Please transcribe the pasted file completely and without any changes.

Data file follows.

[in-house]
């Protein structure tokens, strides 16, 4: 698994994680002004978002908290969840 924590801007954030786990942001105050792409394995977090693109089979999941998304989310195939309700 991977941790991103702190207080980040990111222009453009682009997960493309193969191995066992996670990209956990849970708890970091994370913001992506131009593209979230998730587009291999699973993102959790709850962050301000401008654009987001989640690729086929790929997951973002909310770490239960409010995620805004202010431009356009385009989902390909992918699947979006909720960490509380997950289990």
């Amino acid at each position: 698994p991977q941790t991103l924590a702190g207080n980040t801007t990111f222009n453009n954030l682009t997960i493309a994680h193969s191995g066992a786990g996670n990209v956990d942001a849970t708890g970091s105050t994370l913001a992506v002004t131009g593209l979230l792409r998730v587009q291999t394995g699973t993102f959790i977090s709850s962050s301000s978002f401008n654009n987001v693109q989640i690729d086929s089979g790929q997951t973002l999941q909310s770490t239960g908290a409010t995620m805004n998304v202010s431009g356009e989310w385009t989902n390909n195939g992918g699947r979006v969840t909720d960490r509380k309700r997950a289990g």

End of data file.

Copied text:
[in-house]
């Protein structure tokens, strides 16, 4: 698994994680002004978002908290969840 924590801007954030786990942001105050792409394995977090693109089979999941998304989310195939309700 991977941790991103702190207080980040990111222009453009682009997960493309193969191995066992996670990209956990849970708890970091994370913001992506131009593209979230998730587009291999699973993102959790709850962050301000401008654009987001989640690729086929790929997951973002909310770490239960409010995620805004202010431009356009385009989902390909992918699947979006909720960490509380997950289990």
């Amino acid at each position: 698994p991977q941790t991103l924590a702190g207080n980040t801007t990111f222009n453009n954030l682009t997960i493309a994680h193969s191995g066992a786990g996670n990209v956990d942001a849970t708890g970091s105050t994370l913001a992506v002004t131009g593209l979230l792409r998730v587009q291999t394995g699973t993102f959790i977090s709850s962050s301000s978002f401008n654009n987001v693109q989640i690729d086929s089979g790929q997951t973002l999941q909310s770490t239960g908290a409010t995620m805004n998304v202010s431009g356009e989310w385009t989902n390909n195939g992918g699947r979006v969840t909720d960490r509380k309700r997950a289990g």